Ice cased Adelie penguins after a blizzard at Cape Denison, courtesy Mitchell Library, State Library of New South Wales. http://acms.sl.nsw.gov.au/item/itemDetailPaged.aspx?itemID=53684

Remember to keep abreast of the storm and its impact on the Tufts University Community here: http://announcements.tufts.edu/, and don’t forget to sign up for or update your information in TuftsAlert as well.

Stay safe, stay warm, stay tuned for more information as we get it.

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Hello everyone!

The Hirsh Health Sciences Library will close at 5:00 pm today (pending any further notice), in order to get patrons and staff home safe and sound before the storm hits tonight.

Image courtesy Miami University Libraries: digital.lib.muohio.edu/u?/snyder,2469

Image courtesy Miami University Libraries: digital.lib.muohio.edu/u?/snyder,2469

Please return your materials by 5:00 pm.

Be careful out there!

 

January is apparently National Soup Month (who knew?!), at least, it is according to the good people at Campbell’s, and I feel like they know a thing or two about soup. And here at the Hirsh Health Sciences Library, we know a bit about soup, too.

For example, according to this article published in The Nurse Practitioner, there may just be something to the idea that chicken soup is a valid treatment for the common cold. According to this paper, it provides relief from symptoms and decreases the inflammatory response related to viral illness- in other words, chicken soup might actually make you feel better when you’re sick. SCIENCE!

Cure for the Common Cold?  (courtesy University of Washington Libraries. Digital Collections: http://content.lib.washington.edu/u?/kiehl,360)

Cure for the Common Cold?
(courtesy University of Washington Libraries. Digital Collections: http://content.lib.washington.edu/u?/kiehl,360)

Regardless of its efficacy, who doesn’t like a hot bowl of soup in the winter, regardless of whether you’re under the weather? Research and Instruction Librarian Jane recommended this pot of Fire Roasted Tomato Soup for a yummy meal. If you’re looking for a weekend project (it is supposed to snow, after all), make someone’s day with a labor-intensive batch of delicious Chicken Matzo Ball Soup (aka Jewish Penicillin). For vegetarians/vegans/spicy food lovers, this Lentil and Coconut Soup with Cilantro-Habanero Gremolata is delicious and cheap to make. It also makes enough soup to freeze for the next time you feel the sniffles coming on.

There’s a proverb (of Spanish or Portuguese origin, apparently) that states: “Of soup and love, the first is best.” I offer no opinion on the matter, but wish you a wonderful National Soup Month.

 

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Welcome back everybody!

As you settle in to classes, it’s time for the Tufts University School of Dental Medicine to get Back to BaSiCsss! We hope you had a restful break, but the Basic Science/Clinical Science Spiral Seminar Series is back and kicking into high gear already.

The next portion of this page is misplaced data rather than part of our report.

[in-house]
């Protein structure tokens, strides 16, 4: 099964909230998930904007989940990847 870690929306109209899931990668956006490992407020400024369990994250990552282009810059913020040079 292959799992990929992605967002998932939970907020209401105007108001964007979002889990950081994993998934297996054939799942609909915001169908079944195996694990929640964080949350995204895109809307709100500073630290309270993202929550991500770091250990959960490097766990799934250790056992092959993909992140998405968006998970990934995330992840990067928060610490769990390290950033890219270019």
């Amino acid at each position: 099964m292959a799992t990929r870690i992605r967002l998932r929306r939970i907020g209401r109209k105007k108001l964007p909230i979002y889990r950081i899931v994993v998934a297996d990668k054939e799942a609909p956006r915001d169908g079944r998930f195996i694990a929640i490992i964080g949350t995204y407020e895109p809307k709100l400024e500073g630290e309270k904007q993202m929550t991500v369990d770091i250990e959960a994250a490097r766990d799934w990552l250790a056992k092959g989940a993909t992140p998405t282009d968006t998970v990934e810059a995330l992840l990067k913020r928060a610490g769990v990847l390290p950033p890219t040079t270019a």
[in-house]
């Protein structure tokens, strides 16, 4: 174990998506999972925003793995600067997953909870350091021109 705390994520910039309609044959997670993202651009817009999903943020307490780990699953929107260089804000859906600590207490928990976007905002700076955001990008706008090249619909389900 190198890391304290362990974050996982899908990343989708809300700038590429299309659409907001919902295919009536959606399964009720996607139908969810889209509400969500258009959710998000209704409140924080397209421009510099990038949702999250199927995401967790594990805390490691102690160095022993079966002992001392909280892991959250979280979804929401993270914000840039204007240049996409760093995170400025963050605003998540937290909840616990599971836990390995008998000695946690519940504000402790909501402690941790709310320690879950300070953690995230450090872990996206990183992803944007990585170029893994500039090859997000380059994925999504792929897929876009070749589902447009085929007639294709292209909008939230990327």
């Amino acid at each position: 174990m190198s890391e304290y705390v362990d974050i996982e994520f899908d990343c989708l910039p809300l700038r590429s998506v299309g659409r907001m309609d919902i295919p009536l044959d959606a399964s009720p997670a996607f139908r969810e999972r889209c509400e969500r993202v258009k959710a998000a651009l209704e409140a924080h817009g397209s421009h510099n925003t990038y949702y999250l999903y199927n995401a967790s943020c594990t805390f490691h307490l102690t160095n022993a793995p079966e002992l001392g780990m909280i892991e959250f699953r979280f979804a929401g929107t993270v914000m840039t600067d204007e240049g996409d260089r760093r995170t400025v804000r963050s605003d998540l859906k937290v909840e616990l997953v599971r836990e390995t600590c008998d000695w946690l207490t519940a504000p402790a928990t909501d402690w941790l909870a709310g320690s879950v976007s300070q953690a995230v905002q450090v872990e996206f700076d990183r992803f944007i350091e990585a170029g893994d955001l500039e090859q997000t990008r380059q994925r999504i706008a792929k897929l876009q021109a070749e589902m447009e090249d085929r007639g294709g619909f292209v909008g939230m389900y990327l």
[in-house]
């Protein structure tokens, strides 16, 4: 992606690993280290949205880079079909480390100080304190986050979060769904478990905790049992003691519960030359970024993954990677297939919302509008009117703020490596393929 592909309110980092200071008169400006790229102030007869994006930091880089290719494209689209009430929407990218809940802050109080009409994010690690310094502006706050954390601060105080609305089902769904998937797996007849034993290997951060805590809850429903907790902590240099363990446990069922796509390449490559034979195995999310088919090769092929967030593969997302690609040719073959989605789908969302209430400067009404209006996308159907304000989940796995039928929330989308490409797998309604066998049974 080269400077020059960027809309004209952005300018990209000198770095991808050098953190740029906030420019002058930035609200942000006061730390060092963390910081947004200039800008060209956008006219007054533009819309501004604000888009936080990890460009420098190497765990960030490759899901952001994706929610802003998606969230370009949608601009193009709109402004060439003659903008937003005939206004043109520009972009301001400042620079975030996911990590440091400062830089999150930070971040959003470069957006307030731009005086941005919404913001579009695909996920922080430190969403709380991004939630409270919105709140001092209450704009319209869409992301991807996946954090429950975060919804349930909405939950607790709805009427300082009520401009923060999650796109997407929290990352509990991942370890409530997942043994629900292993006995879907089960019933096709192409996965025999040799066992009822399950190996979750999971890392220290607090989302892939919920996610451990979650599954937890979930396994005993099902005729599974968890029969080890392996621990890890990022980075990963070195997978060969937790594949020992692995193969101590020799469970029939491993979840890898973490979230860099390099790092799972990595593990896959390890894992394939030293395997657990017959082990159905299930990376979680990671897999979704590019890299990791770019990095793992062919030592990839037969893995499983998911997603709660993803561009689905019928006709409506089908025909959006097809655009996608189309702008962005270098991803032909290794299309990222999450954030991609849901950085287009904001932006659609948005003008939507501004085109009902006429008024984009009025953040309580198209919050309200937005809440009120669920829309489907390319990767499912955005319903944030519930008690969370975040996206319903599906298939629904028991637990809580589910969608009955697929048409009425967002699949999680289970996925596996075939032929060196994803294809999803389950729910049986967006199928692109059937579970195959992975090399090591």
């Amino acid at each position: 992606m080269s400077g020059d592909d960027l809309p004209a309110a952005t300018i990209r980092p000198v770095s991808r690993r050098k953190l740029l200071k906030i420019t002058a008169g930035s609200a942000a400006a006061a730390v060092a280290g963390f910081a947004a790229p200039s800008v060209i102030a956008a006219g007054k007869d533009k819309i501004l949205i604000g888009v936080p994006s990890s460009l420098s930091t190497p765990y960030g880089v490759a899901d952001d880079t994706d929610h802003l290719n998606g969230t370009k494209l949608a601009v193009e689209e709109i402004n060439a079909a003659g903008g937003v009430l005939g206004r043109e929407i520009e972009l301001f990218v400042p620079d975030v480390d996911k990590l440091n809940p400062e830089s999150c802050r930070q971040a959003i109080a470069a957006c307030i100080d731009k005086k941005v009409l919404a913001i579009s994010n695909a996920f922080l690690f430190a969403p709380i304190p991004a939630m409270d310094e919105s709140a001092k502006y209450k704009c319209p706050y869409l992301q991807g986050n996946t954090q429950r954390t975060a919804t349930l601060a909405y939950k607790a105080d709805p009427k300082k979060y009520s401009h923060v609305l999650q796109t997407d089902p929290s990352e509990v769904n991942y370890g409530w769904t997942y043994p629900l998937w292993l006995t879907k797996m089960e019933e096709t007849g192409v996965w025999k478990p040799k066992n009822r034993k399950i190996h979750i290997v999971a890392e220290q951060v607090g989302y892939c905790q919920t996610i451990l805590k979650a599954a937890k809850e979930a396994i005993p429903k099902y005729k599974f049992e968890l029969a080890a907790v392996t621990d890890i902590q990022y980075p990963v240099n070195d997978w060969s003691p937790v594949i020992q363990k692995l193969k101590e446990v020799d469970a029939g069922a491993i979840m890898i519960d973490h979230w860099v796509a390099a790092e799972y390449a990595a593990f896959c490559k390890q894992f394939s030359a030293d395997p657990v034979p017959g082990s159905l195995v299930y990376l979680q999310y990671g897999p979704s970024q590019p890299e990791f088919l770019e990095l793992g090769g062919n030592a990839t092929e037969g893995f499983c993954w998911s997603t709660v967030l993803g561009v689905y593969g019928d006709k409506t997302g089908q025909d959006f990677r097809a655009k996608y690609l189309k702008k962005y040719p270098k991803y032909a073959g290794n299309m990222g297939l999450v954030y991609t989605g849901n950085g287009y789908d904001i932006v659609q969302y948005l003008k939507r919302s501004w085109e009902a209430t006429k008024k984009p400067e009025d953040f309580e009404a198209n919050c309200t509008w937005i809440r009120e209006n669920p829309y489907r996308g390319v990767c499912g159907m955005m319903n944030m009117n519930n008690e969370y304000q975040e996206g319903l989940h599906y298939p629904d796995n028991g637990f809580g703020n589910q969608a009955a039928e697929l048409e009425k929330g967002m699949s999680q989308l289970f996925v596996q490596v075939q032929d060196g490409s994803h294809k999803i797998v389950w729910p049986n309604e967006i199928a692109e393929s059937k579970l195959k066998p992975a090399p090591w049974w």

The Hirsh Health Sciences Library is offering a workshop just for D’16s, to help refresh your memories about what you learned about research and finding evidence in your Epidemiology course. We’re offering the class four times over the next few months, and we hope to see you all as you meet with your groups and prepare your research questions, parse your PICOs, and find your evidence!

basicssss

 

Please register for a session by following the links below:

January 15, 2015 / noon – 1:00 pm / Sackler 510  http://tufts.libcal.com/event.php?id=890083

February 12, 2015 / noon – 1:00 pm / Sackler 510 http://tufts.libcal.com/event.php?id=890084

March 12, 2015 / noon – 1:00 pm / Sackler 510 http://tufts.libcal.com/event.php?id=890085

April 2, 2015 / noon – 1:00 pm / Sackler 510 http://tufts.libcal.com/event.php?id=890086

Space is limited, so be sure to register early. Bring your clinical case information with you so you can work on your research during the Workshop!

 

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‘Tis the season for visits with family, roaring fires, delicious feasts, celebrations with friends…

Oh, and a much needed break from school!

If you’re sticking around to study, be sure to check the Library’s limited hours.

Have a safe, happy, and healthy holiday from Leo, Theo, Lizzy, Catalog, and the rest of the Hirsh Health Sciences Library team!

Hirsh Holiday 1_KMedit

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Inspired by last week’s post about Healthy Oils, the crew at Hirsh Library is bringing a little Health to your Hanukkah (we are the Health Sciences Library after all). Now, Hanukkah is not the time to extoll the (debatable) virtues of a low-fat diet. How often do you get to actually CELEBRATE oil, anyway? But there are some opportunities to slip some nutritional powerhouses into your eight nights of deliciousness!